Onshore wind farms require a lot of support.
But in harsh marine environments, that need is paramount.
Operations and maintenance, or O&M, is key to ensuring turbines avoid downtime and remain productive. By convention (and presently also by necessity) offshore O&M run out of ports; it's logistically complex and pricey, easily representing some 20% of a wind turbine's levellised cost of energy (LCOE), and increasing with distance from shore.

O&M is a permanent fixture on the wind industry’s list of areas within which it aims to lower expenditure, and highlighted as such by the International Renewable Energy Agency, which reports: “It is clear that reducing O&M costs for offshore wind farms remains a key challenge and one that will help improve the economics of offshore wind.”

“In contrast to what we see today,” says Brouwers, “operating from an island on the doorstep of the wind farms would be a game-changer in terms of reducing costs and simplification of O&M activities.”

Subsea DC cables would not only export power from the wind farms, but will serve as interconnectors between countries bordering the North Sea.

High Voltage Direct Current

Alongside savings on installation and reductions on O&M, a third major cost saving feature of the Wind Power Hub concerns grid connections—the electrical infrastructure that links wind farms with electricity grids.
Typically, grid connection is a significant cost component in offshore wind, representing between 15 to 30% of the capital costs for an offshore wind farm, with costs creeping higher the farther from shore you go.
Like O&M, grid connection is a cost component that holds potential for improvement.

With the Wind Power Hub, instead of alternate current (AC) cables taking electricity from a wind farm to grids onshore—the typical arrangement we see today—the output of multiple wind farms would be directed to a power link island.
There, electricity would be aggregated, conditioned for transmission, and then dispatched to onshore grids of the North Sea countries.

It’s a setup that would reduce the amount of export cables running to individual wind farms, and enable cost-effective use of high-voltage direct current (DC) transmission that boasts the added benefit of reduced losses compared to AC transmission.

International electricity interconnections are the set of lines and substations that allow the exchange of energy between neighbouring countries and generate a number of advantages in connected countries.

North Sea Super Grid: The key to sustainable energy in Europe

As significant as the North Sea Wind Power Hub would be terms of clean energy production and cost reduction of offshore wind power, the broader proposition for the concept goes beyond island-building and supporting wind farms.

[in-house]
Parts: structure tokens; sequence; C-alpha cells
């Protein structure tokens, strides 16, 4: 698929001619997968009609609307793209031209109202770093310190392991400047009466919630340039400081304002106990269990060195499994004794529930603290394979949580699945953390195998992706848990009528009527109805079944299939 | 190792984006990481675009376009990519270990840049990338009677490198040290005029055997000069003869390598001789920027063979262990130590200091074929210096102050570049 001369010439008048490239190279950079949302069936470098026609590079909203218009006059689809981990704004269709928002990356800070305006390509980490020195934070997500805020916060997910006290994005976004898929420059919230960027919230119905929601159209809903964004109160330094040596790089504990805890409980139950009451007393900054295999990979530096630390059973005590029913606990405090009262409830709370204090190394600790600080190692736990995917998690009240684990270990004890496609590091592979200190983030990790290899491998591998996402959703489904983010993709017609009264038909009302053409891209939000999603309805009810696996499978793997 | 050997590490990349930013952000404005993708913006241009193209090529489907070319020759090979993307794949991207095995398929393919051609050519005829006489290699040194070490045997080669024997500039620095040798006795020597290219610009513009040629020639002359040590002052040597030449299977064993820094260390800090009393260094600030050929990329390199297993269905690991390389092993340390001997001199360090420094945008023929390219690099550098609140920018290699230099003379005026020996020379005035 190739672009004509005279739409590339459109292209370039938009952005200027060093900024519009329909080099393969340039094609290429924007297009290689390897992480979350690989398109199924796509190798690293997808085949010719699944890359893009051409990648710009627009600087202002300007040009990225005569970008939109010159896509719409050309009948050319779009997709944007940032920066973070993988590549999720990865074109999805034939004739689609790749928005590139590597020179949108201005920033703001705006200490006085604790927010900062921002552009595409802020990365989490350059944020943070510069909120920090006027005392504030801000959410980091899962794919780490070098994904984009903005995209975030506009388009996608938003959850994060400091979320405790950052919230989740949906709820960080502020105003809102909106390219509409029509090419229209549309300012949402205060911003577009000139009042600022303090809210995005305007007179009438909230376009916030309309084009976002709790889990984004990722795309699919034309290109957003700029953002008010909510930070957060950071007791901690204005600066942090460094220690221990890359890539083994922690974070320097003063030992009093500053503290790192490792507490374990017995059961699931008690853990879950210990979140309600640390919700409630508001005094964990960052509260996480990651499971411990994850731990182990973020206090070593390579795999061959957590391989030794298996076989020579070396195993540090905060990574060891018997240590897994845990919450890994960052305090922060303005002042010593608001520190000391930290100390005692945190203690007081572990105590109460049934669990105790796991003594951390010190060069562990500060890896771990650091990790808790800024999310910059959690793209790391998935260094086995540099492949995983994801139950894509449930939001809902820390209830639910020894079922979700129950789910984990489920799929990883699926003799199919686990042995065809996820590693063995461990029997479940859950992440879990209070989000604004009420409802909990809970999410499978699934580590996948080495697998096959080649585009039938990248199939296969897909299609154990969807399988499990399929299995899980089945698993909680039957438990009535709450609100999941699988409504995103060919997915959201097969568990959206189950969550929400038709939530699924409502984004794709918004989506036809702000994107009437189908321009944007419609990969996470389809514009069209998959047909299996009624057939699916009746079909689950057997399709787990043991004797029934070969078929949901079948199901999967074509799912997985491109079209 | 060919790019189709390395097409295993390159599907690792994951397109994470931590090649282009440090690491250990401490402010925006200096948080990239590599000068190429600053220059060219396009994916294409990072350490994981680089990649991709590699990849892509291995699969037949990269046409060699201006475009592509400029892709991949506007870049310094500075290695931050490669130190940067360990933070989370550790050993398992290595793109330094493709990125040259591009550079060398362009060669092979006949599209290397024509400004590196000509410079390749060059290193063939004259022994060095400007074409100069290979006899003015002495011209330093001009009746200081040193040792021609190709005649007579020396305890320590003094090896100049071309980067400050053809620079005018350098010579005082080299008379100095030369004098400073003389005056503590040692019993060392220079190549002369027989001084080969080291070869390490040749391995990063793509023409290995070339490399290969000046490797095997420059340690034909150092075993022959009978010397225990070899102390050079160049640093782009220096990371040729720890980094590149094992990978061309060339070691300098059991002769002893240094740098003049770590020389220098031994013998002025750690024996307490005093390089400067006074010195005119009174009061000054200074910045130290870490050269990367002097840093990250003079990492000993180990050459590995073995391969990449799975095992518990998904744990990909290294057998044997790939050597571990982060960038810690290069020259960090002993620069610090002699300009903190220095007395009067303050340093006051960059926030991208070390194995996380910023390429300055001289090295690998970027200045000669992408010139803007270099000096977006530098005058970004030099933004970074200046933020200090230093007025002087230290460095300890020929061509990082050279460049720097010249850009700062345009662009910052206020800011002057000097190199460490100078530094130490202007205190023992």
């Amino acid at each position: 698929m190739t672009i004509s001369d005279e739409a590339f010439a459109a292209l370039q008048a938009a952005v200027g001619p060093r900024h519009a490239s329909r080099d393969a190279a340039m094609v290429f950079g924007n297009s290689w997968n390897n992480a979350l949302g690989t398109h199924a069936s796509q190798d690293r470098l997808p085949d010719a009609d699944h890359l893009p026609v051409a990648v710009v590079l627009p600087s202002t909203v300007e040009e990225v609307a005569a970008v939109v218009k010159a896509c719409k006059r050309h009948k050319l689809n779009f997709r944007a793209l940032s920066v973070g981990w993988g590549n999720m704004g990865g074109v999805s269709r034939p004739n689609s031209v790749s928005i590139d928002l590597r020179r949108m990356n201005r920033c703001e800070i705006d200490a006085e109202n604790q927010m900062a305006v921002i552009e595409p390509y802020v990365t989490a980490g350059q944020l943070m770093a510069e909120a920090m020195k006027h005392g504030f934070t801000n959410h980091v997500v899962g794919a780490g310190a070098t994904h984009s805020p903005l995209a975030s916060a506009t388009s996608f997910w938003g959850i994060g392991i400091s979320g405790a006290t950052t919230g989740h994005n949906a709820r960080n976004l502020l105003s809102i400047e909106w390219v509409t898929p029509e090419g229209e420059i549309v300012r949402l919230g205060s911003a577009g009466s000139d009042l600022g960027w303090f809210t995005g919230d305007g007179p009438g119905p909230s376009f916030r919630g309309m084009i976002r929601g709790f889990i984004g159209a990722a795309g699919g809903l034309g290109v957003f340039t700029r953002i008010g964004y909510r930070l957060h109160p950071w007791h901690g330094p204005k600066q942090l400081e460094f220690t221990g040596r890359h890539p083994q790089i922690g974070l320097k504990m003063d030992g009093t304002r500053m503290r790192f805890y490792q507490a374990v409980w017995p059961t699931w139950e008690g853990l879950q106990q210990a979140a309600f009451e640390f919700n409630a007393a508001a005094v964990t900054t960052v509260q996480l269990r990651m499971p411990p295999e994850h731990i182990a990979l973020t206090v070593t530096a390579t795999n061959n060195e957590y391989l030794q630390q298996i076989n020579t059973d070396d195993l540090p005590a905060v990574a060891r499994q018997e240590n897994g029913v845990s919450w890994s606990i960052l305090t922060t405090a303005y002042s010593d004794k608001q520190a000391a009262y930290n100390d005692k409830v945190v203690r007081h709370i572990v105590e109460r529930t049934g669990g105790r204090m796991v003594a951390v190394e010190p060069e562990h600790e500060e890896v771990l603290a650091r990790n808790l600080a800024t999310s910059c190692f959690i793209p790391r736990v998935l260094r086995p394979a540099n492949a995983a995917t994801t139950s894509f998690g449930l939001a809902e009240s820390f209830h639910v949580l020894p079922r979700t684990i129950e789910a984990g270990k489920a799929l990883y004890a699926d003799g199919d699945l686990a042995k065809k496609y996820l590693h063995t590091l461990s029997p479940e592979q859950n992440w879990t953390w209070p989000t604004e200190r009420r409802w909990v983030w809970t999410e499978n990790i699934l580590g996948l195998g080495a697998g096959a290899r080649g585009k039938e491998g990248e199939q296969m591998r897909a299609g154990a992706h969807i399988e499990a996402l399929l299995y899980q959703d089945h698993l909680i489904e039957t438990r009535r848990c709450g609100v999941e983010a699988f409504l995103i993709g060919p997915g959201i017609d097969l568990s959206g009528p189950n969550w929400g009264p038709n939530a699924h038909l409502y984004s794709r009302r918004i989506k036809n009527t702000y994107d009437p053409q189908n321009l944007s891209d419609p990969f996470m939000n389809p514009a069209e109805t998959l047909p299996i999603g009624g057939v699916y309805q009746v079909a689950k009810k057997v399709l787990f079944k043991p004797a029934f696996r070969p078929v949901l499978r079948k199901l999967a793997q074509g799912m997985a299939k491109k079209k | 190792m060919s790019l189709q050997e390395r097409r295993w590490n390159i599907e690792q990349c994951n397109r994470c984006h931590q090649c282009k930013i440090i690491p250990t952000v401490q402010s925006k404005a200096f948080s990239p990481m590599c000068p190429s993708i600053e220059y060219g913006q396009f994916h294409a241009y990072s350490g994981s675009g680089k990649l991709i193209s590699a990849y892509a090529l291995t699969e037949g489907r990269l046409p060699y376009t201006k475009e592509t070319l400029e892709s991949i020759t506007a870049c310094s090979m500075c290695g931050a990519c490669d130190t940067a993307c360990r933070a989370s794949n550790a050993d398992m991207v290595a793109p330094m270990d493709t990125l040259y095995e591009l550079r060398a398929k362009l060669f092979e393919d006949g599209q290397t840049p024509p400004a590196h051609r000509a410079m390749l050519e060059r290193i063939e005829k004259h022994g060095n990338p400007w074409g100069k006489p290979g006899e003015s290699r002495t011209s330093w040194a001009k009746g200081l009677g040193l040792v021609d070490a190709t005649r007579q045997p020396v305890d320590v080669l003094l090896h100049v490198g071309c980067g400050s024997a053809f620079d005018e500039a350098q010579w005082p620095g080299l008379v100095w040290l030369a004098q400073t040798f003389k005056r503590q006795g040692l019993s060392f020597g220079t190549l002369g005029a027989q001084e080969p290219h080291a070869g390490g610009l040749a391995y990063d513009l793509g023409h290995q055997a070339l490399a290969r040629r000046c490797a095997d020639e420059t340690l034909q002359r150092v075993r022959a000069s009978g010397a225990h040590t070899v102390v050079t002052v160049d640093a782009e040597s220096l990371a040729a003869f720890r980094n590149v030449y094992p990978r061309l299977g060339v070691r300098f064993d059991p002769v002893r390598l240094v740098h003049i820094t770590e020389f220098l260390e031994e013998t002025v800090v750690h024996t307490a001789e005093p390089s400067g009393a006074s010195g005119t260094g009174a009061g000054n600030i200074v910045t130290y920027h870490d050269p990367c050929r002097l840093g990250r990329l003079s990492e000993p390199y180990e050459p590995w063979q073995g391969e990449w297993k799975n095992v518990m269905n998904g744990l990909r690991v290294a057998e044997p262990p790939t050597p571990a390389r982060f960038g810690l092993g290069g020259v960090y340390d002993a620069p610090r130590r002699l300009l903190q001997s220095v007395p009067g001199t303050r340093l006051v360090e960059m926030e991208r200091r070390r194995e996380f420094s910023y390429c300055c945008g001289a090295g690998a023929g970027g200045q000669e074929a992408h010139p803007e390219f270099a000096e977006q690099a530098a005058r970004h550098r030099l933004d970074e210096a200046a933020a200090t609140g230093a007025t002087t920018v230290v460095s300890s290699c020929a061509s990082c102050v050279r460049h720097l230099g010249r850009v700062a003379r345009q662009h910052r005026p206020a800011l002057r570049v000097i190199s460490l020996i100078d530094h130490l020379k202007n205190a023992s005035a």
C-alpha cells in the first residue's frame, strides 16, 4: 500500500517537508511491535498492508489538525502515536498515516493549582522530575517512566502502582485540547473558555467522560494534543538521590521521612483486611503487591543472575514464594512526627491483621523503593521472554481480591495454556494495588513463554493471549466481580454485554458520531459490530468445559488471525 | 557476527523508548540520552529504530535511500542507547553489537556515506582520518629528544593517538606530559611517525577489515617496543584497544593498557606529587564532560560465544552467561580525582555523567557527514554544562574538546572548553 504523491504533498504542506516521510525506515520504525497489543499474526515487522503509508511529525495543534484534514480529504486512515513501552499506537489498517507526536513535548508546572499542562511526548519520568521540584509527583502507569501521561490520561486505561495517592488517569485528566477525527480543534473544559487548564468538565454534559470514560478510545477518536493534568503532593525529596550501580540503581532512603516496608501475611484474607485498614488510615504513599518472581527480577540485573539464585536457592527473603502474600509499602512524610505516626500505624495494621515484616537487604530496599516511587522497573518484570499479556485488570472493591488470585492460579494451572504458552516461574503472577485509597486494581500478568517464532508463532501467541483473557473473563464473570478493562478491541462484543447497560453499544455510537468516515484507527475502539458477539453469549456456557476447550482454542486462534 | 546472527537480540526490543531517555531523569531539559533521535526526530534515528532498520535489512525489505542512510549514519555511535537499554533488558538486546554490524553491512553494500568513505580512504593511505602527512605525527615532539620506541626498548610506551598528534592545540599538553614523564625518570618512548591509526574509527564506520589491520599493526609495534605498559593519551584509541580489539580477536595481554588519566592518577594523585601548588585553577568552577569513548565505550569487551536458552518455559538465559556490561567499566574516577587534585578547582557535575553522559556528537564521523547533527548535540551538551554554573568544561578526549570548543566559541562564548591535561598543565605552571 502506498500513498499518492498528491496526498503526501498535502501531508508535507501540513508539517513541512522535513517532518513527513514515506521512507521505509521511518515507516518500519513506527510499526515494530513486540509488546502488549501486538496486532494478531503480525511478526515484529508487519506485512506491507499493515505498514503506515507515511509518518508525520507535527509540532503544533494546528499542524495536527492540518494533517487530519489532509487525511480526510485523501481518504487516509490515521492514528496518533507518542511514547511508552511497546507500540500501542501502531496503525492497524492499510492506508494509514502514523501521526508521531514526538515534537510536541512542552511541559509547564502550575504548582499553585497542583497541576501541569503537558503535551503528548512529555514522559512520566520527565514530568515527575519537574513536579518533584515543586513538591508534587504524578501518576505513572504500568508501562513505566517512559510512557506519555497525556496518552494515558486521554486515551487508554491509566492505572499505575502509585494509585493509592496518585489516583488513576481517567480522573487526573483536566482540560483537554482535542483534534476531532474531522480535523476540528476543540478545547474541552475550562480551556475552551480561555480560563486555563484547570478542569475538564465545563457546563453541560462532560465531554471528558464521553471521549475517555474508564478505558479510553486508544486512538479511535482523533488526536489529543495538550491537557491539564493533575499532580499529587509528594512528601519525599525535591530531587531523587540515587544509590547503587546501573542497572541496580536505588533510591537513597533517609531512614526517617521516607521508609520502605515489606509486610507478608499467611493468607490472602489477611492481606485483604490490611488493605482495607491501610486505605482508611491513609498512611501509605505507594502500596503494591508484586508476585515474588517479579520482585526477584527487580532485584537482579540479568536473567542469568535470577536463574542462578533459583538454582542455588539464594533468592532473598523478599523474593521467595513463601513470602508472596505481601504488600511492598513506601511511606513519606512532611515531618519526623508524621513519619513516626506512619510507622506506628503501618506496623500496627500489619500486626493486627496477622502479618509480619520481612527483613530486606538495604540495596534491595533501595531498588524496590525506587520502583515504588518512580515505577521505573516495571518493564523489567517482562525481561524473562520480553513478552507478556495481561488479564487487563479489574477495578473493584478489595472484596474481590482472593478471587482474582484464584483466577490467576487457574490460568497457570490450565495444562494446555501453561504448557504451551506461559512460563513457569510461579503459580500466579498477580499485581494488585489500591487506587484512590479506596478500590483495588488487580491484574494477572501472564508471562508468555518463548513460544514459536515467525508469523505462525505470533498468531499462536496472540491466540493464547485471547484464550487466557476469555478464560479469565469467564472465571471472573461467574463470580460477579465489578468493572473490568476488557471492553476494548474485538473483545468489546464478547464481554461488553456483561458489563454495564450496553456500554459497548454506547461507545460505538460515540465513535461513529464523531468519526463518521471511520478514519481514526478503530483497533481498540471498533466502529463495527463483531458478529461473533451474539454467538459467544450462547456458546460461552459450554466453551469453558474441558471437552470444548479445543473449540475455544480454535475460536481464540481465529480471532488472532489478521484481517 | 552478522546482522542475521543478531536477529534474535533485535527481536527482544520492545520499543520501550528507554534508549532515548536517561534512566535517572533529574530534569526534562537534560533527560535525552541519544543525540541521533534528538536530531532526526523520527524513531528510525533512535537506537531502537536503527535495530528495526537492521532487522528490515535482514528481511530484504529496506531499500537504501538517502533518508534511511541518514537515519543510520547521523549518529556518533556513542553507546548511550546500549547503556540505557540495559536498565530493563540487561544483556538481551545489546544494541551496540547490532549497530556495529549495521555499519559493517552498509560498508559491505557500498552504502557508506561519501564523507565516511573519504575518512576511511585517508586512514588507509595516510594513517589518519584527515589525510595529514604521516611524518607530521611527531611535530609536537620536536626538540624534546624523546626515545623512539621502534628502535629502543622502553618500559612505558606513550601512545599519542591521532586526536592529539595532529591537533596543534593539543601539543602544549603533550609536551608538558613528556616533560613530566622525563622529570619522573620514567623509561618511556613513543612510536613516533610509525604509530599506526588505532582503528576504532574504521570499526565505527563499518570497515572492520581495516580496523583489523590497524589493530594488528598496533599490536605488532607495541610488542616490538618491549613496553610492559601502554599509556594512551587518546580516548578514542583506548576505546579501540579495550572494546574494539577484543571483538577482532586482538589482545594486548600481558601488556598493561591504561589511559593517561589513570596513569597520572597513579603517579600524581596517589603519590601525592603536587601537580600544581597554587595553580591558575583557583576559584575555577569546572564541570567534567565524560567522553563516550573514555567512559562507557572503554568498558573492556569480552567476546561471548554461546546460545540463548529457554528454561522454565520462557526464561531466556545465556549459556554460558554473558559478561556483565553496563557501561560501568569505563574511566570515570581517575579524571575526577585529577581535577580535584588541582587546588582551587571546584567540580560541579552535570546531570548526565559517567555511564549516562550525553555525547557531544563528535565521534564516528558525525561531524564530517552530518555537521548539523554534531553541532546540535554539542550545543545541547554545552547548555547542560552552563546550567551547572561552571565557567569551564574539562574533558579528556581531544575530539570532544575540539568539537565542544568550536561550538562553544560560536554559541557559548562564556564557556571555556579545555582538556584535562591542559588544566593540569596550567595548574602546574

It would provide a solution to one of the central challenges in transitioning to a sustainable future.

As Brouwers says: “When we talk about the transition towards 100% sustainable energy production, it’s simply not possible from a national point of view. We need to consider things on a European level, and we need the infrastructure to transport the renewable electricity to where it is needed.”

The inherent difficulty with renewable energy is its intermittency: power generation relies on variable resources like the Sun and wind that we cannot control.
It’s an immutable characteristic of renewables, and one that creates problems for grids trying to balance supply and demand, and ensure efficient use of generated electricity.

At least part of the solution is interconnectors—cables that function as long distance energy conduits across and between electricity grids.
Interconnectors allow for electricity generated in one region to be transmitted to another, and allow countries to import and export electricity.
The UK, for example, has interconnectors with France (2GW), the Netherlands (1GW), Northern Ireland (500MW), and the Republic of Ireland (500MW).

“Without interconnectors we’re not able to balance supply and demand and that’s crucial for the energy transition. It’s absolutely key,” explains the EU Energy Union’s Koska.
“We have cables between some North Sea countries already, but considering the amount of renewables coming online in the region, it’s not enough if we are to optimise use of resources available.”

The imperative and current efforts to establish a European super grid are part of another story for another day, but the significance of interconnectors is neatly outlined in the YouTube video above from the Spanish TSO Red Eléctrica.

In this matter of interconnectors and energy distribution, the Wind Power Hub would serve an extraordinarily valuable purpose; one Koska describes as “a clear response to needs of the European grid, and the goals set by the European Union that would contribute to a crucial part of the energy transition.”

As noted earlier, undersea cables would transmit electricity from islands to countries bordering the North Sea, but the same DC cables would also function as interconnectors between those nations.
Something similar is already under development in the Baltic Sea, where the Combined Grid Solution will connect Danish and German electrical grids via the Kriegers Flak wind farm.
The Wind Power Hub applies a similar logic, albeit connecting via islands and not wind farms, and on a much grander scale.
The Netherlands, Denmark, Germany, the UK, Norway and Belgium are all potential players in this new North Sea grid.

 Construction of Mischief island by China has resulted in some 1,379 acres of land.
Specialized ships involved in the construction process can be seen in this image.